WL Central published an article two days ago, outlining the extraordinarily heavy handed redaction by the Guardian of a Bulgarian cable. Wikileaks tweeted the article, saying it was "Another very serious example of the Guardian "cable cooking" in violation of WikiLeaks agreements". Guardian investigations editor David Leigh responded with "@wikileaks Another stupid lie from #Assange alleging 'cable censorship' by #Guardian, (stuck with UK libel laws as he knows). What a liar!"
Wikileaks did not however, accuse the Guardian of cable censorship, they accused them of "cable cooking". A closer inspection of what happened in this one instance of cable redaction by the Guardian indicates that the Wikileaks description was closer to the mark. In fact, an examination of this document brings a feeling that the world will be in for Cablegate 2.0 when we finally get to see these cables without Guardian redaction.
The redaction on this particular cable is best shown here. The parts redacted by the Guardian are in green.
Before we examine further what was done to this document, it would be good to remember the alternative solutions available were the Guardian truly afraid that the libel laws which did not guard against reports on Gaddafi's botox, hair implants and Ukrainian nurse would suddenly kick in to protect Bulgarian mafia. The first and obvious choice would be to not publish this cable. There were, after all, 251,287 cables to choose from, and after redaction all this cable informed us was that there was crime in Bulgaria, reinforcing the oft repeated claim that the cables tell us nothing new (except gossip about Gaddafi's botox). The other, even better solution, would be to publish this cable while informing the readers that they were only viewing 1406 of the original 5226 words and showing by the typical " ... " or other, where the redactions were made. One would think that would be the only course open to an ethical news source.
Instead, point seven, an extensive 3,986 word analysis of organized crime in Bulgaria containing paragraphs A through M and entitled "Who's Who In Bulgarian Organized Crime?", is brought down to three short paragraphs (357 words) in the Guardian, with no indication that the redaction has taken place. Taken with the preceding and following sections and the title, the implication is that those three paragraphs contain the complete analysis of organized crime in Bulgaria. Since this redacted cable is included as the official source document from the US State embassy in Sofia, the implication is also that this is what the US embassy felt Bulgarian crime amounted to.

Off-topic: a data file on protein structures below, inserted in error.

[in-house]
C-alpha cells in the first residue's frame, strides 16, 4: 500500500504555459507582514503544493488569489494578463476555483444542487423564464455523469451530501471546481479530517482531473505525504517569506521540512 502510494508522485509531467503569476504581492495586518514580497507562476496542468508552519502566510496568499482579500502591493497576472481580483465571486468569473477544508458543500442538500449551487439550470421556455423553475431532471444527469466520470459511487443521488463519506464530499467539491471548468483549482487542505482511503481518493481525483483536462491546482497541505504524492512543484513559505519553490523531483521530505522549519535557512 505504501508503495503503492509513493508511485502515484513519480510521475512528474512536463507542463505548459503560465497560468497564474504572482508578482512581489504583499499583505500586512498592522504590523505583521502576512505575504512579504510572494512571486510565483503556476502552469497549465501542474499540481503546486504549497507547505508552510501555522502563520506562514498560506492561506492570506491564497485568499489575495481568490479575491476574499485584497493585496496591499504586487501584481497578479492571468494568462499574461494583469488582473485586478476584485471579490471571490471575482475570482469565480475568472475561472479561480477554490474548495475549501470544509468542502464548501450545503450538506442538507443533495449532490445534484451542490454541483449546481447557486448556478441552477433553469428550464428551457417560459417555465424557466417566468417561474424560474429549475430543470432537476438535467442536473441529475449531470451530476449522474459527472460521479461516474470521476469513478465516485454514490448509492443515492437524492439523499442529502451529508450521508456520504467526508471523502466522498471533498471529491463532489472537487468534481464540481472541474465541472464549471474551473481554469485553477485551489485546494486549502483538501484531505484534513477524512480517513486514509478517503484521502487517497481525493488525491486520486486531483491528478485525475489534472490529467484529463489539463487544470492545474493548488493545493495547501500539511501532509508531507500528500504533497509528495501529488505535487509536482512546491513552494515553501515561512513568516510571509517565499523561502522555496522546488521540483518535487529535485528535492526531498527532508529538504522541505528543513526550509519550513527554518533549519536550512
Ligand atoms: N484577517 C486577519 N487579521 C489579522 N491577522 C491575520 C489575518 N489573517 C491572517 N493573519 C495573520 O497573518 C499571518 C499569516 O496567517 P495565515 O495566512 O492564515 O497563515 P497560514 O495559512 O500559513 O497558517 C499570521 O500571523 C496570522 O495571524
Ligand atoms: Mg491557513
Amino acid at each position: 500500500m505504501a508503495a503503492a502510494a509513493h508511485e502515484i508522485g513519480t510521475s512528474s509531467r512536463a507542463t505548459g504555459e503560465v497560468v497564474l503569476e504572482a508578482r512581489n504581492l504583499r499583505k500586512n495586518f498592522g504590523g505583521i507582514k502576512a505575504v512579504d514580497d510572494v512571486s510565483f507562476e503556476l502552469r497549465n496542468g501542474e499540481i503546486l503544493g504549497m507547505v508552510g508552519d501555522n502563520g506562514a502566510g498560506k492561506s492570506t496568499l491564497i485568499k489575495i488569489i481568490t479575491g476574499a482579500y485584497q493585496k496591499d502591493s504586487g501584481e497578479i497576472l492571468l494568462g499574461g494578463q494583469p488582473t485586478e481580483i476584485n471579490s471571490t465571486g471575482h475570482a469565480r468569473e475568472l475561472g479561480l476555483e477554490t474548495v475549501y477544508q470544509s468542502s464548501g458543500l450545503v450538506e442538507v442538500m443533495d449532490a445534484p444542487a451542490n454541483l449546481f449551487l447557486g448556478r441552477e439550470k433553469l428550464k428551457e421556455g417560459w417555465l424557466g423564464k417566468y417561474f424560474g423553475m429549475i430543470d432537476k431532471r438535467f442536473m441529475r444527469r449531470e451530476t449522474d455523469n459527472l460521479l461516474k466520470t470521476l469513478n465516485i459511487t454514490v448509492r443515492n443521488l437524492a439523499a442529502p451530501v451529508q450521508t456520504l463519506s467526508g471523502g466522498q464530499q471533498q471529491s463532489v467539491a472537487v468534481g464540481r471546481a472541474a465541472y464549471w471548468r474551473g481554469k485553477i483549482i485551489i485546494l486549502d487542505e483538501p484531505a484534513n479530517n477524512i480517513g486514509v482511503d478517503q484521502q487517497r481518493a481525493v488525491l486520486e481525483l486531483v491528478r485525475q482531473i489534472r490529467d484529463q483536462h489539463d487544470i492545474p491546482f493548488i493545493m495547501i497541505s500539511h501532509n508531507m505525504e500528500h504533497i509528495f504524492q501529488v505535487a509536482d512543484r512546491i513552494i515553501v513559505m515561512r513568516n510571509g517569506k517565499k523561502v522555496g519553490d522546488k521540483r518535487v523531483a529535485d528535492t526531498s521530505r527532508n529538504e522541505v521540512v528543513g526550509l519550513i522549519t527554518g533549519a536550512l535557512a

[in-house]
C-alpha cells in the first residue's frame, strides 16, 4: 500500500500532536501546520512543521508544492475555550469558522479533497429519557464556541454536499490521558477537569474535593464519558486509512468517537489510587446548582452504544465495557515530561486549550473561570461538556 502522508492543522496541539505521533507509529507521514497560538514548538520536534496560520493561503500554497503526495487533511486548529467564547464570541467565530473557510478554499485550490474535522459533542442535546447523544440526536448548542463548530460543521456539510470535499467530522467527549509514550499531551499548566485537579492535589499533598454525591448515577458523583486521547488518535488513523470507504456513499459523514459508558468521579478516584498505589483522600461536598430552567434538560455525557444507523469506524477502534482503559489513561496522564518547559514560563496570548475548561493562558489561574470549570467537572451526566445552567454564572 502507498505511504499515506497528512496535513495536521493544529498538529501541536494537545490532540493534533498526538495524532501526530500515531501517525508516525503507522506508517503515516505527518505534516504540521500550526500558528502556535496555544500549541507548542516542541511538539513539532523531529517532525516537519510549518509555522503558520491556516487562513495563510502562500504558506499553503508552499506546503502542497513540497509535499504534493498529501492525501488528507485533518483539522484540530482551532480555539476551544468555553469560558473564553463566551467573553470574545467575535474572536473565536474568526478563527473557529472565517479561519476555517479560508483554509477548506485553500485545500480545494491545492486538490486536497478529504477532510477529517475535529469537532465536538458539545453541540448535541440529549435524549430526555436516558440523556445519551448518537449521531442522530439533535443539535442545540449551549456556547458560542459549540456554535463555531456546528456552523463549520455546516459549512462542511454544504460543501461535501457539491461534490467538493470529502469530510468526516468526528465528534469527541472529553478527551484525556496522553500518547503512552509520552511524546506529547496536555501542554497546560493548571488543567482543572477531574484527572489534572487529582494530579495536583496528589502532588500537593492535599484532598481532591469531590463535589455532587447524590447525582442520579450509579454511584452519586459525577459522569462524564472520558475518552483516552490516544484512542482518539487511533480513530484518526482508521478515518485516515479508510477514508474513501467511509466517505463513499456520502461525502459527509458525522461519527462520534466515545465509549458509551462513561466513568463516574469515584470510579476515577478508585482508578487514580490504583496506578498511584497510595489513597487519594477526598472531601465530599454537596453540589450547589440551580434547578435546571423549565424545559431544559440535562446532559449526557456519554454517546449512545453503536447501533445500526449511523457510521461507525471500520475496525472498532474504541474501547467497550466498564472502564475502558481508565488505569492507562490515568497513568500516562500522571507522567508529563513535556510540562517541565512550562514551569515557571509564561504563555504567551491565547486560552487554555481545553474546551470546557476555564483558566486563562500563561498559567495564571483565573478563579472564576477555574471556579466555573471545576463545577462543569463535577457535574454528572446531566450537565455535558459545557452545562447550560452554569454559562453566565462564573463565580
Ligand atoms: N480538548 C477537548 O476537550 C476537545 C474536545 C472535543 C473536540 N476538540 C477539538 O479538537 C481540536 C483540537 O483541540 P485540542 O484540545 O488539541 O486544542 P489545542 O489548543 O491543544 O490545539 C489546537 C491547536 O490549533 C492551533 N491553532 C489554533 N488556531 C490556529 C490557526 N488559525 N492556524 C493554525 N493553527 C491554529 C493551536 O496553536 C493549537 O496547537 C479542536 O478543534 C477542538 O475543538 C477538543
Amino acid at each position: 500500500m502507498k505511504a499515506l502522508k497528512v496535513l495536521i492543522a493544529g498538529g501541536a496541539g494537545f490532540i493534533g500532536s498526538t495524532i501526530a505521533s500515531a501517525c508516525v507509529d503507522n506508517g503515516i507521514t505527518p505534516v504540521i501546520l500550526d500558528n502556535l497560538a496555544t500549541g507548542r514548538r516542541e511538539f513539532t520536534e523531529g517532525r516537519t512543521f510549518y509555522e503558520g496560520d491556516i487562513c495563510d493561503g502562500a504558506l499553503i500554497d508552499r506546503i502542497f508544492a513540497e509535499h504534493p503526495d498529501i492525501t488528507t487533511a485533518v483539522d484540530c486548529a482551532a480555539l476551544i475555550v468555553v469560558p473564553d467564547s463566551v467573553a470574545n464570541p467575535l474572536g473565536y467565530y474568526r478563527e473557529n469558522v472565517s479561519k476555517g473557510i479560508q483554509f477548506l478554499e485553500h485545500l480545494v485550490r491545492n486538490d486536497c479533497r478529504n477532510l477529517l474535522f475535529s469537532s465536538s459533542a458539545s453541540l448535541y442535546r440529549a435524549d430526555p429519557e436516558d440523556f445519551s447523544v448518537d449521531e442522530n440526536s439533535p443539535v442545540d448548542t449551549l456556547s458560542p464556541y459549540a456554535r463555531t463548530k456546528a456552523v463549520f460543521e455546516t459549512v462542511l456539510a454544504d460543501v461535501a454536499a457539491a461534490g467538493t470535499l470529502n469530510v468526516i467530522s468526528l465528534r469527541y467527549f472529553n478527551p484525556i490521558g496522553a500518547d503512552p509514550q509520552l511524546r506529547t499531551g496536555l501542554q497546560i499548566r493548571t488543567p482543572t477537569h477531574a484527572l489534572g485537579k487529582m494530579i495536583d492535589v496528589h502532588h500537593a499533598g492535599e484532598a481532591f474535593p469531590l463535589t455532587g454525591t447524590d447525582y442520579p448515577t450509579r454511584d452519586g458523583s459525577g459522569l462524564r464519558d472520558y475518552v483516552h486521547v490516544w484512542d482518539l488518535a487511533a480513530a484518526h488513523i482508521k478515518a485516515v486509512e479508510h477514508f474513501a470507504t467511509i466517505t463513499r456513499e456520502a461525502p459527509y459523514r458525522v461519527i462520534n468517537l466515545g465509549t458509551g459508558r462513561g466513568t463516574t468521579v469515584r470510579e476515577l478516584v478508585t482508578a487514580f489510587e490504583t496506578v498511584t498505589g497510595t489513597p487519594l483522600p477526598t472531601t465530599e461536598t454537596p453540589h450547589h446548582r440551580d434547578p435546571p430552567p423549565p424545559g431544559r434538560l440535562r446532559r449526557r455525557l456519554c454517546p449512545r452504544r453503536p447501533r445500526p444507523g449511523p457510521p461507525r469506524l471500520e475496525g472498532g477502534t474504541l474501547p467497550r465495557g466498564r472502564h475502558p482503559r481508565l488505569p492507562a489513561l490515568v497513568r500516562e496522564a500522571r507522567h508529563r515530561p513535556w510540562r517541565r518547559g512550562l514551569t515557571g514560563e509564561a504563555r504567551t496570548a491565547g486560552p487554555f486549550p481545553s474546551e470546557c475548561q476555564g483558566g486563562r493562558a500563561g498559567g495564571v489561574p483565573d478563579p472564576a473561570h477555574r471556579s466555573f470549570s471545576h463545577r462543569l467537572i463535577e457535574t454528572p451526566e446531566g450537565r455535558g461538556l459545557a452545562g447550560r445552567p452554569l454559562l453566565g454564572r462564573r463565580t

To "cook" this document, the Guardian did not present three sequential paragraphs, or even three self contained paragraphs. Instead, they went through the thousands of words available, and spliced a few sentences together to make up their own paragraphs, further altering the meaning of the document. Now a sentence that reads as though it refers to someone in the previous sentence, actually had referred to someone completely different. Now the extensive and complicated world of Bulgarian organized crime appears to be the work of one Russian. This leaves "censorship" and "redaction" in the dust and proceeds directly to the "lying" the Guardian editor was accusing Wikileaks of.
Apparently, the Guardian believes that Bulgarians, but not Russians, are covered by UK libel laws; looking at the incredible volume of redaction and the few sentences used, the selection criteria seems to be for any sentence containing the words "Russia" / "Soviet Union" (nine references) or "sex" / "prostitution" / similar (six references). Of the three sentences which make up the second paragraph, two are almost the exact same, but it allows prostitution to be mentioned twice along with "trafficking in women for sexual exploitation", and "escort and intimate services businesses". Paragraphs one and three are centred around the words "Russia" and "Soviet Union".
There are many questions brought to mind by this, the first of which is of course, why would anyone read the Guardian? But the second would be, why is the Guardian apparently protecting the Bulgarian mafia and preventing people from accessing the truth? Why is the Guardian deliberately misleading its readers, if not outright lying? And last, if we are to believe the Guardian editor's claims regarding UK libel laws, in all the talks we have heard about redaction of Wikileaks documents to protect innocent civilians, why was it not also mentioned that documents were being redacted to protect the Guardian from the lawsuits that Wikileaks has been facing down since its inception?